A society portraitist who emigrated to Britain from Hungary found himself embroiled in a drama of divided loyalties during the First World War.
When Henry VIII and Francis I met 12 years after the Field of Cloth of Gold – with Henry accompanied by Anne Boleyn – both sought to outdo one another with exquisite items of display.
The Painted Hall at Greenwich: how it was commissioned, its narrative and its meaning.
As a frontline soldier in the First World War, the German artist Otto Dix fell under the spell of the writings of Friedrich Nietzsche and his assault on Christian morality.
The arrival of Napoleon’s troops in Venice in 1797 instigated one of the biggest plunders in the history of art.
There were many obstacles preventing women from becoming artists in the 18th century, but those who overcame them created some of the most influential art of their time.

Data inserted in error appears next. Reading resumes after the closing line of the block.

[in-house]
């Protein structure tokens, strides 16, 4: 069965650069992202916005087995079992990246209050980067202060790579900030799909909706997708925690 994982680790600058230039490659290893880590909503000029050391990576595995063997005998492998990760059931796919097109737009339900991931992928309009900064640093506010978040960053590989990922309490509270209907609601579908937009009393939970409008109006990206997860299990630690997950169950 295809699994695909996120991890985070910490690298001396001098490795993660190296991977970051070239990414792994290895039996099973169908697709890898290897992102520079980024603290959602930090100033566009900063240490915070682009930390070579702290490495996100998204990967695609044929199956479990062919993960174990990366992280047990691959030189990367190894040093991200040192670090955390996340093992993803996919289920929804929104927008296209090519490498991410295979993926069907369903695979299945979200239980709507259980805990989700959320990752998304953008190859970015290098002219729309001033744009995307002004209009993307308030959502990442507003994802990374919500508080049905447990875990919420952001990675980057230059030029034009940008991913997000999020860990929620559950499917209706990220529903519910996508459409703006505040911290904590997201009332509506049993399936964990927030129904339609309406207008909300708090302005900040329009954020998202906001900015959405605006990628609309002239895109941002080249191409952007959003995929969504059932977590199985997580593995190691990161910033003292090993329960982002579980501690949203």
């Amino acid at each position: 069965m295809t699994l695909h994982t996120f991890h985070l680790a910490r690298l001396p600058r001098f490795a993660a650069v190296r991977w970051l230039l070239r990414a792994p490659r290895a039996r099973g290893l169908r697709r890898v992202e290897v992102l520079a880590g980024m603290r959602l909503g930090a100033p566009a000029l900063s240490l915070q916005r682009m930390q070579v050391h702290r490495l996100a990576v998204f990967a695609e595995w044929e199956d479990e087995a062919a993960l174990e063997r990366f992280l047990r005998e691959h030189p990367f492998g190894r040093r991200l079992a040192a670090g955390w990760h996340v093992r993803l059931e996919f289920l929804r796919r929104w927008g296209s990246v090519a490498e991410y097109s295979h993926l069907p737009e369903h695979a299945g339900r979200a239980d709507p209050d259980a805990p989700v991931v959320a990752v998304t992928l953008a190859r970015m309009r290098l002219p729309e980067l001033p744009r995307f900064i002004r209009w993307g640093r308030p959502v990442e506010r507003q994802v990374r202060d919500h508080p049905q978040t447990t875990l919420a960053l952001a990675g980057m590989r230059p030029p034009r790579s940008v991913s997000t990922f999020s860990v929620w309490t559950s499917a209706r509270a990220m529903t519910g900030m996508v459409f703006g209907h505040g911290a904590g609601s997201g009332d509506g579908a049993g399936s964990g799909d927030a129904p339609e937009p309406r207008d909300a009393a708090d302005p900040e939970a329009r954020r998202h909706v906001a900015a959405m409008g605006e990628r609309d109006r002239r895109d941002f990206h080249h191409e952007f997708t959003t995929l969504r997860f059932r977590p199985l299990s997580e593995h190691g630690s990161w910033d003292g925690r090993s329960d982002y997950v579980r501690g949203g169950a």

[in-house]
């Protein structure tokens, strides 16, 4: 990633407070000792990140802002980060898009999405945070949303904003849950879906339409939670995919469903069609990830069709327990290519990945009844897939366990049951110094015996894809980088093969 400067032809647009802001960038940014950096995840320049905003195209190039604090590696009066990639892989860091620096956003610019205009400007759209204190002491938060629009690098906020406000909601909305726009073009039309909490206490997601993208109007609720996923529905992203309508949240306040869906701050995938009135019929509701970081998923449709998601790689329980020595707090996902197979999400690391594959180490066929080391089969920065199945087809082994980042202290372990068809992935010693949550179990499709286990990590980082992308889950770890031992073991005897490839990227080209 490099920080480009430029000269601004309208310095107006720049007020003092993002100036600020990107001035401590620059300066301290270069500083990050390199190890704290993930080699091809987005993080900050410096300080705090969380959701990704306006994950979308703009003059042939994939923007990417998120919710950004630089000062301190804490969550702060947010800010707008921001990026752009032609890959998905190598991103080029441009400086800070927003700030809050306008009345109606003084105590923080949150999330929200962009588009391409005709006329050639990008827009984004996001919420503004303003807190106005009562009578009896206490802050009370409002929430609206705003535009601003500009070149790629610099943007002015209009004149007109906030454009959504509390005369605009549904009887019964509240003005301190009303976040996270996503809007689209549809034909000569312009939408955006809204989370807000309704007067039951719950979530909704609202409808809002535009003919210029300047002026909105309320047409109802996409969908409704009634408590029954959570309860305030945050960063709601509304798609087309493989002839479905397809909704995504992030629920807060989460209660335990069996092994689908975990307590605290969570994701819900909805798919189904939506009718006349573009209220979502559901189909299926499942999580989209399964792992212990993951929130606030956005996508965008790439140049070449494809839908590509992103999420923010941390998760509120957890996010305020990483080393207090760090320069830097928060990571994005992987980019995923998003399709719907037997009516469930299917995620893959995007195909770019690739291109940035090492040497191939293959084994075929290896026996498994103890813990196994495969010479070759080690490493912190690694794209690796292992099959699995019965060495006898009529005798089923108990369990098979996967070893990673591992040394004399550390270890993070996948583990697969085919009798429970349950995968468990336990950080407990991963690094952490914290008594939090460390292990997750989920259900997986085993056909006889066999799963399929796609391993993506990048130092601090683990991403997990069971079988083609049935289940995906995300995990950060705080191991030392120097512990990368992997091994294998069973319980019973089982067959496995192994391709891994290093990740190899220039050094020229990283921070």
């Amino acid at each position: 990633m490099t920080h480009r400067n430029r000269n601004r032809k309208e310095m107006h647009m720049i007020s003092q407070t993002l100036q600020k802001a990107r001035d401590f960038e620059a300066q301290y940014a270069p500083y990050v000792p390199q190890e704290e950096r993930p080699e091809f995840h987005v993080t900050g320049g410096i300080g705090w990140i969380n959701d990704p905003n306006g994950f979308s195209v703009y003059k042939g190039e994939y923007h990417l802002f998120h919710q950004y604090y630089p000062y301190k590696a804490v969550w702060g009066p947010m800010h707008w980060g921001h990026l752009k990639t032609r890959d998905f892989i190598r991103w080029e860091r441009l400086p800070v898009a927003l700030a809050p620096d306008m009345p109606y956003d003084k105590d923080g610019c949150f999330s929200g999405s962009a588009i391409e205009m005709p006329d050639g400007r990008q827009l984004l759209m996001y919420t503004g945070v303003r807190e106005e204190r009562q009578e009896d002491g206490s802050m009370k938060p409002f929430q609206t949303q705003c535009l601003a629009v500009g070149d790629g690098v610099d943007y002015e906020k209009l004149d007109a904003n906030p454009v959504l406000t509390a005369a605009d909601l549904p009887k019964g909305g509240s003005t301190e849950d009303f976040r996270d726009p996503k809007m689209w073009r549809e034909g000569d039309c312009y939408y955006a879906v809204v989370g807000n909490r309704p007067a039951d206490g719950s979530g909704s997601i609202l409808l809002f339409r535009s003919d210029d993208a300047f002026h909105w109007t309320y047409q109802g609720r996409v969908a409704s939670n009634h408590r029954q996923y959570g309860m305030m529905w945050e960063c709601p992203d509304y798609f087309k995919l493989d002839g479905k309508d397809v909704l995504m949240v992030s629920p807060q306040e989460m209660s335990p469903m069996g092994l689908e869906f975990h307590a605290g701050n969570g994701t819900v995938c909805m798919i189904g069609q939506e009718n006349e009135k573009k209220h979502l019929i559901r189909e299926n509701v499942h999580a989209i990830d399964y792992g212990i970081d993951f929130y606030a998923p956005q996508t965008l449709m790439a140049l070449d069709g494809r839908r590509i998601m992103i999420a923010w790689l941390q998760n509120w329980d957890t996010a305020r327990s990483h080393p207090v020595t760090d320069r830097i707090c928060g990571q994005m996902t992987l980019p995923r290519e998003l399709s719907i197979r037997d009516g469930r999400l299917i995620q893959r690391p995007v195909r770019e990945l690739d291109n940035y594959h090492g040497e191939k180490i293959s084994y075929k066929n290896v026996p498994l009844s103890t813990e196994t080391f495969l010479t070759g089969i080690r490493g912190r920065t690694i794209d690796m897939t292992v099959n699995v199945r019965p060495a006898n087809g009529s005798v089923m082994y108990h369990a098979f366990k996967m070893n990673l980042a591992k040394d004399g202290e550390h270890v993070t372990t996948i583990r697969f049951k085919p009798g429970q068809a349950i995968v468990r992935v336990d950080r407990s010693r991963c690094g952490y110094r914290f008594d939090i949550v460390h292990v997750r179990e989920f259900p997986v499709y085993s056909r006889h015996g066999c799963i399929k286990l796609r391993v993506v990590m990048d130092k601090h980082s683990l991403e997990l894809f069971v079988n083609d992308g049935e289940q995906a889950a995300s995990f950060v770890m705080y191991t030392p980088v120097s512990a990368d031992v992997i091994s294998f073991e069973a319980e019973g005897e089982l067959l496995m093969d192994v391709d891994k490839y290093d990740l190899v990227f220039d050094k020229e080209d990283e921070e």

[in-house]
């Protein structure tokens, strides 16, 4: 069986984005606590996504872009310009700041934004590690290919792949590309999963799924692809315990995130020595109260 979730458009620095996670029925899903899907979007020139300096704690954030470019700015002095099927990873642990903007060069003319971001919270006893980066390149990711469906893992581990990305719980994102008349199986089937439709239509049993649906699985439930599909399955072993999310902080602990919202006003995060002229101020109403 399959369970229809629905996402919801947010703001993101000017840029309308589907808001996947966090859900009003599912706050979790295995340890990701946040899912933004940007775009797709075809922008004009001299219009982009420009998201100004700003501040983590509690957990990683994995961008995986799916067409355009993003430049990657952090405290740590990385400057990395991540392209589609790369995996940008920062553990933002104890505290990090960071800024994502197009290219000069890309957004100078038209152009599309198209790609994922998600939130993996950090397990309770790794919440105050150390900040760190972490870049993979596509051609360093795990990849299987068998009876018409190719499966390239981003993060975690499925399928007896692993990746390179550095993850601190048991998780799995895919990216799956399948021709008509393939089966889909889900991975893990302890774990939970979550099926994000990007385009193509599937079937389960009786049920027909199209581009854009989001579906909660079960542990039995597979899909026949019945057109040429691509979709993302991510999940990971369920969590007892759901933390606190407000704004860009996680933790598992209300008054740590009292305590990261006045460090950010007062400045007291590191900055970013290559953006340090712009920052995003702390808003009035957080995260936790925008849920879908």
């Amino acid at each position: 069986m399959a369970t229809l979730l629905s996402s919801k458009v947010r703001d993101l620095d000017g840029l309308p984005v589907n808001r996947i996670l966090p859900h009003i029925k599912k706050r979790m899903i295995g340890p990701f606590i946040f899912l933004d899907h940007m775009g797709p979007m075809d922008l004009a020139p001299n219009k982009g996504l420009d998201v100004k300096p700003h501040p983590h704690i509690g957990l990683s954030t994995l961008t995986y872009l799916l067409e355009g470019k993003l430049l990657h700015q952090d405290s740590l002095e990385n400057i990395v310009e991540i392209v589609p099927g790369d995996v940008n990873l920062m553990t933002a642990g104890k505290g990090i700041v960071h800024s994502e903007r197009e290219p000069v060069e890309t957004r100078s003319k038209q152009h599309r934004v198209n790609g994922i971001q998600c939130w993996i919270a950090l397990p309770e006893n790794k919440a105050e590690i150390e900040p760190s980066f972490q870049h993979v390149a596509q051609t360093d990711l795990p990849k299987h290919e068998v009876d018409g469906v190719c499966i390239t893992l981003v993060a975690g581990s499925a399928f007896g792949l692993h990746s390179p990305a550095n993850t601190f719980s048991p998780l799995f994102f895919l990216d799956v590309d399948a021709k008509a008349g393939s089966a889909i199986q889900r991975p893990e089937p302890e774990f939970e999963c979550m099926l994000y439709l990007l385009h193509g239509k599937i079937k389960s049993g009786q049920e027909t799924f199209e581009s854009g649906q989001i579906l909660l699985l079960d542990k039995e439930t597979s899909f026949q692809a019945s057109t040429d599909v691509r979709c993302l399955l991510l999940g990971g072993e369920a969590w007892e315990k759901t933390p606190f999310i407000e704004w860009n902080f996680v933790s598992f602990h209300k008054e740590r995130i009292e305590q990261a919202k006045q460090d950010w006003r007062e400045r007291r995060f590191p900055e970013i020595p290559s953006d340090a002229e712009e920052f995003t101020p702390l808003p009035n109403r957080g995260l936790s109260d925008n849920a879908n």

Turner Prize winner Lubaina Himid’s artworks fill in the gaps that history leaves behind.
The arrival of big cats to 19th-century London forced a change in the image left by mythology and the Old Masters.
Attitudes to female sexuality in the 19th century were rigid and unflinching and those who failed to conform were ostracised and persecuted. Victoria Leslie compares how fallen women were portrayed in the arts with the real stories of those who ‘fell’.
Ten key moments in the boom that changed African-American culture.